In the wake of the last recession, for most business owners the question is: How many more recessions do I have left in me? (i.e. How many more recessions can I personally stand?). After all there is a toll beyond the financial challenges for most business owners. It would be nice to know when the next recession is coming. Naturally, we do not know. So the next best questions is…”Where do I want to be when the next recession comes along?”
As most business owners know, a recession is no time to sell a business. Especially when, like the last recession, the recession is accompanied by a banking liquidity crisis.
But what about now? Has there been sufficient passage of time to return to normality? In fact, all businesses respond to their own industrial cycles. Some industries remain under significant strain from the past recession. Others have already seen their businesses grow past pre-recession levels. For example, if you are in commercial real estate or coal mining, your business may still be at historically low levels. However, if you are in manufacturing related to the automotive industry, aerospace, or food products, you have likely experienced strength and growth in your business.
Here are some indicators to determine if your industry is in recovery or still in recession:
- Are your sales and your competitors’ sales up to normal pre-recession levels?
- Are your customers and competitors hiring new employees?
- Are your customers or competitors implementing capital expenditures?
- Are your customers or competitors able to borrow money from banks?
If the answer is “yes” to 3 out of 4 of the above questions, then chances are your industry is in recovery or growth. Since it may take two years of preparation and dedicated effort to sell your business, you will want to factor in some lead time on your plan to sell your business.
Is it “retirement” or “risk management”?
We hear many business owners say they really don’t want to retire, but at this stage of their lives, they don’t want all of their personal wealth to be tied up in their business.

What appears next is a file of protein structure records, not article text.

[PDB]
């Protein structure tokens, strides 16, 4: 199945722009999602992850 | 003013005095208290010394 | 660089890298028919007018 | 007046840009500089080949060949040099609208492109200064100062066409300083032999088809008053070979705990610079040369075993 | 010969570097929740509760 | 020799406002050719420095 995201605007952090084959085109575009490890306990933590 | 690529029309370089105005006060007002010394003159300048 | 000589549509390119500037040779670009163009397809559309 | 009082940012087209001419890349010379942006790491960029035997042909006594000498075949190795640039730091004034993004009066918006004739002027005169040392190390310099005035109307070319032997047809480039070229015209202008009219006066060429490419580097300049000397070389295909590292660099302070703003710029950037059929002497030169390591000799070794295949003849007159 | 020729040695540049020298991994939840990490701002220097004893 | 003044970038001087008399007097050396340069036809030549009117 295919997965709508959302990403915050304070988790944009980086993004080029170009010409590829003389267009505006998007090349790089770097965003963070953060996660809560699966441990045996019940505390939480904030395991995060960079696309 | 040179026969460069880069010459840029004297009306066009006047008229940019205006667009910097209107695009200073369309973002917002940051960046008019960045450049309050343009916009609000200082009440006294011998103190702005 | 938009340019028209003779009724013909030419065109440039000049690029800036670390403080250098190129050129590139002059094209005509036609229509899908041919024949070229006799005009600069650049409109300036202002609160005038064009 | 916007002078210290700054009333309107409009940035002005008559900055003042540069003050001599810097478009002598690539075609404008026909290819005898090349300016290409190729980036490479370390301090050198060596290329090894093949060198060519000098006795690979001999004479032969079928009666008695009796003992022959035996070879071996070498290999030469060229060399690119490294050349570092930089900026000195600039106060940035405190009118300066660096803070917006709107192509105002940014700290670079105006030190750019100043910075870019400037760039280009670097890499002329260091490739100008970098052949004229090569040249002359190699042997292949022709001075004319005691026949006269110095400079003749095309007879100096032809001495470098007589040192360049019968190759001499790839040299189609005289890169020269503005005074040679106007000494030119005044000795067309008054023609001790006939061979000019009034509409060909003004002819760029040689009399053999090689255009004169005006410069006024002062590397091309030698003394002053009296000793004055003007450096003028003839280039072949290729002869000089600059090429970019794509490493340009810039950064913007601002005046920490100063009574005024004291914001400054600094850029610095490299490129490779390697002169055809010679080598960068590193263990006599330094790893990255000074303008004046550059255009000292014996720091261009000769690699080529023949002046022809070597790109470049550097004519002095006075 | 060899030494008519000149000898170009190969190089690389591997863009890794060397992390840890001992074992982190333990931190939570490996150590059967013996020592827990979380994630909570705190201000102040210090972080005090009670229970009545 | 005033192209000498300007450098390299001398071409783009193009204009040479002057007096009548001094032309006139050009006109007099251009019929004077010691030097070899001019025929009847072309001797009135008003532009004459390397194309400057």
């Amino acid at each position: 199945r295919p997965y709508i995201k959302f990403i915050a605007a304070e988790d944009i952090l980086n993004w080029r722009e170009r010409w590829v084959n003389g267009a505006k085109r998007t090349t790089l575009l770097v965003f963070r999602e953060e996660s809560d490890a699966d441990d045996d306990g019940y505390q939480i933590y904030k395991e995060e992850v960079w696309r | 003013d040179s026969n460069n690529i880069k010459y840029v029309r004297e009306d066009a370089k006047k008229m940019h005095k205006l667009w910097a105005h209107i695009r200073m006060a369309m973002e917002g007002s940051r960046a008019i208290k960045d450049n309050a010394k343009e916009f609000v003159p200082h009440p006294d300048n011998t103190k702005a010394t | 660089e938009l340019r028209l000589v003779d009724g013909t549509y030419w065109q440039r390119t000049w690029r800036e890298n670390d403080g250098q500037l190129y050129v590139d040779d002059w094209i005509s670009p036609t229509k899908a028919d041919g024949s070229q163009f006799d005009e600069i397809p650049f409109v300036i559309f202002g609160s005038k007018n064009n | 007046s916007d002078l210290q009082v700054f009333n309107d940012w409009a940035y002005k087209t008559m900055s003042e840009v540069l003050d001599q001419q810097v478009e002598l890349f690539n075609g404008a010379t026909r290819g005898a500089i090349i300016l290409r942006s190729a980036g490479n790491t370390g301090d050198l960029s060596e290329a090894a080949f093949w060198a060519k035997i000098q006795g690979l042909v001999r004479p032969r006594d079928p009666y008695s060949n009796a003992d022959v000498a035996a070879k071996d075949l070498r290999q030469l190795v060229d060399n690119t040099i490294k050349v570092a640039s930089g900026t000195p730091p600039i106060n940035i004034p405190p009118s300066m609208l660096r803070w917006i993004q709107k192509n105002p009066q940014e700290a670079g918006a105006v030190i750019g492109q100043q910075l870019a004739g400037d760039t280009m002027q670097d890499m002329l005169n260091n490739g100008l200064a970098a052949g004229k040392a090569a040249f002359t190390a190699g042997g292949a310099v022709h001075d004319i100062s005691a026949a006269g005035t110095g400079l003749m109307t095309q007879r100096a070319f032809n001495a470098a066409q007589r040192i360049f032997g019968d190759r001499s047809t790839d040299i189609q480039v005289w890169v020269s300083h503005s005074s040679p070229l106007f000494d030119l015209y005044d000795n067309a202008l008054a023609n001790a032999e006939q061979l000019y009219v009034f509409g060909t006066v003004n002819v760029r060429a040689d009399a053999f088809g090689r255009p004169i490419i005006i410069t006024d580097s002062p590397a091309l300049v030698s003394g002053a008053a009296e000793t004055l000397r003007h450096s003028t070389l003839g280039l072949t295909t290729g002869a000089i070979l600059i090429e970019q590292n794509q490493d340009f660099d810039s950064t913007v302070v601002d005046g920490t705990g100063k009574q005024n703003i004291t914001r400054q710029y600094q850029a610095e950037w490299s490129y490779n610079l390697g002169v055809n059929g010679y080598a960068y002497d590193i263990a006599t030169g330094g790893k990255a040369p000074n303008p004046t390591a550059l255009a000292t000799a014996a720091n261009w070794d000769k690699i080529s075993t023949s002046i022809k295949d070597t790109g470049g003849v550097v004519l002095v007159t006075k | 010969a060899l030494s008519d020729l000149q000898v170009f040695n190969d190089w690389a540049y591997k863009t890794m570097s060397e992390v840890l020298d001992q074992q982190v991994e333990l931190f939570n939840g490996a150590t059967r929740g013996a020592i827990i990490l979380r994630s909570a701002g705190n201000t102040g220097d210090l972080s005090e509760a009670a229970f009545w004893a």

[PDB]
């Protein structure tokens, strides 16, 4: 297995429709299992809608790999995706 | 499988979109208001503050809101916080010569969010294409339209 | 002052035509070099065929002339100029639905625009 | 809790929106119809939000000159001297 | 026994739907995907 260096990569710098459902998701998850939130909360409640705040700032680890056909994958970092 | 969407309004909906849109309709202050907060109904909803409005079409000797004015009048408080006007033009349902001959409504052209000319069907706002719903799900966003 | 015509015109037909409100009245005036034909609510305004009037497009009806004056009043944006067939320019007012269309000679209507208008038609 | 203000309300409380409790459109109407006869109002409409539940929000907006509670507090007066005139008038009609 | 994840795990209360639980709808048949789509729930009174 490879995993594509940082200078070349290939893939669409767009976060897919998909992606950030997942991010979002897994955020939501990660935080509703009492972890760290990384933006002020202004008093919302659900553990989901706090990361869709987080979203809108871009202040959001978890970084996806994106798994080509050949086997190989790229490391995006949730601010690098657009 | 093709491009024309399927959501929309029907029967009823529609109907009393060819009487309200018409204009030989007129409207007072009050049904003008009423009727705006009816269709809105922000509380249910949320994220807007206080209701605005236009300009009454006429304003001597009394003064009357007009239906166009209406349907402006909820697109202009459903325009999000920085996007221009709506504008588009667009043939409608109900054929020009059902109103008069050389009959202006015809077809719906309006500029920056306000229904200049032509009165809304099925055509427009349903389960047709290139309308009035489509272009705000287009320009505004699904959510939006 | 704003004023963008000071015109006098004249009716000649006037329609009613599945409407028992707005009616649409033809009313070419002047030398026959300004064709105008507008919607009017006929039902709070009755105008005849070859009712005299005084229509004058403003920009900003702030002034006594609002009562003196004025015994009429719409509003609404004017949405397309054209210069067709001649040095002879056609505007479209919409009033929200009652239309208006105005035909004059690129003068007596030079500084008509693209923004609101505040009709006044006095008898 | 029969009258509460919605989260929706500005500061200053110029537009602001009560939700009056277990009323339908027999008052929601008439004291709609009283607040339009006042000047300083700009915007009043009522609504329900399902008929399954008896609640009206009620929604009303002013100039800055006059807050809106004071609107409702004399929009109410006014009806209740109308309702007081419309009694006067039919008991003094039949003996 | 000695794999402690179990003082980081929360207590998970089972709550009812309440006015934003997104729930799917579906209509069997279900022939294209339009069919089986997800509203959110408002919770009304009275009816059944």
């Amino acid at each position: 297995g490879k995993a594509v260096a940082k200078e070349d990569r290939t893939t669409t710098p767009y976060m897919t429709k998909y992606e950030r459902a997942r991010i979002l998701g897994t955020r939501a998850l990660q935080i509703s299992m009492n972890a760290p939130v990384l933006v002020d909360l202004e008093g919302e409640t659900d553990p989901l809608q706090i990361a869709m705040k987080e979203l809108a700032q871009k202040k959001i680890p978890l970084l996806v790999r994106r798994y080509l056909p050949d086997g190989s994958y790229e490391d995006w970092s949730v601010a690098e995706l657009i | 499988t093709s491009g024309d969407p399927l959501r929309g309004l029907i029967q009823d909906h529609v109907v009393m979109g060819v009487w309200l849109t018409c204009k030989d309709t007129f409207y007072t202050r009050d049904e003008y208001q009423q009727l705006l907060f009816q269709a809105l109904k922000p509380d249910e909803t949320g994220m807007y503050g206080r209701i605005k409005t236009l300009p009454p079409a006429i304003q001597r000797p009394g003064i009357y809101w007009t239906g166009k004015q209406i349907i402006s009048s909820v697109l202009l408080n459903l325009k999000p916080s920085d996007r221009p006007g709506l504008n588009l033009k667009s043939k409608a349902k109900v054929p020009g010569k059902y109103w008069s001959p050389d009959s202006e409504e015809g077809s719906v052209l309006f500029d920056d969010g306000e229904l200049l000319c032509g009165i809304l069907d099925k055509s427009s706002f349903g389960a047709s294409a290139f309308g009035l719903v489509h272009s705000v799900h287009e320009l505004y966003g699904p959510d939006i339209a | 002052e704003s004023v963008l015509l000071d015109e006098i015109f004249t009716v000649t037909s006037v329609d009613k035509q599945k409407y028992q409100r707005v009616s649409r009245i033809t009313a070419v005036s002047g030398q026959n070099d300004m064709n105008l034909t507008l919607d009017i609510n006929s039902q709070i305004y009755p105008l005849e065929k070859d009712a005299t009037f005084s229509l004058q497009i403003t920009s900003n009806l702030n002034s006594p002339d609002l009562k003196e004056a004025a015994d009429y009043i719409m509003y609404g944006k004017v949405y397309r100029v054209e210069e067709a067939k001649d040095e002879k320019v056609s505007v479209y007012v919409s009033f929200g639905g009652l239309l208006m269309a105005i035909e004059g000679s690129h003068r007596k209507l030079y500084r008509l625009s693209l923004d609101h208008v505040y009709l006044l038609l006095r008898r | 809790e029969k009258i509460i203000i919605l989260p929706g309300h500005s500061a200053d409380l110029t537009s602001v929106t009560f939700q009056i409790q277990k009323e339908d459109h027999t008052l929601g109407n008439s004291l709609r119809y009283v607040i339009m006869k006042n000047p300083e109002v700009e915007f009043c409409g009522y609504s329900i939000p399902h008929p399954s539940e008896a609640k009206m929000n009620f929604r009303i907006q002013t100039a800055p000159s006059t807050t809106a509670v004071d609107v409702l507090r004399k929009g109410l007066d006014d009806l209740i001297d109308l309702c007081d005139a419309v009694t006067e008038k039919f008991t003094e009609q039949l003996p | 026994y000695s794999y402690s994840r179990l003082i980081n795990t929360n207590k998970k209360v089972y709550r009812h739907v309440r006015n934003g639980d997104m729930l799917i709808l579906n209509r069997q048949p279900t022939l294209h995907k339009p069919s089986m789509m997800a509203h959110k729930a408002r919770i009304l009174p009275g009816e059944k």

We hear entrepreneurs say that youth is wasted on the young. Sometimes this sentiment is linked to the idea that once a business owner gains the experience and the mastery of his/her business model, it is often times too late to experience great risk.
Many business owners over 55 years old, have a high percentage of their personal wealth tied up in a closely held business. Their advisors consequently raise concerns about risk and investment diversification.
“I have a growth strategy, which would be exciting to implement. The problem is…many times excitement equals risk…a risk I am not willing to take at my age.” Anonymous Business Owner
Maybe it is debt risk or just capital risk. Do you need to risk more capital on achieving your business growth strategy? Is it possible to share the risk with a willing party and use their capital and share the rewards of success or the capital peril of failure?
That is the idea behind partnering with a private equity firm to implement your growth strategy.
Many private equity firms will invest capital in a small business in exchange for equity for two purposes:
- First, to allow the business owner to take money out of their business to achieve the owner’s personal wealth goals.
- Next, to permit the business an opportunity to realize the growth strategy, which will increase the value of the business equity held by both the current business owner and the private equity fund investors.
In most cases, the private equity firms take a majority interest in the businesses in which they invest. However, there are private equity firms who take a minority equity stake with certain controls (minority rights) in place.
If you are interested in learning more about these options for your business, contact your middle-market investment banker at Corporate Finance Associates.
Posted by Patrick Powell.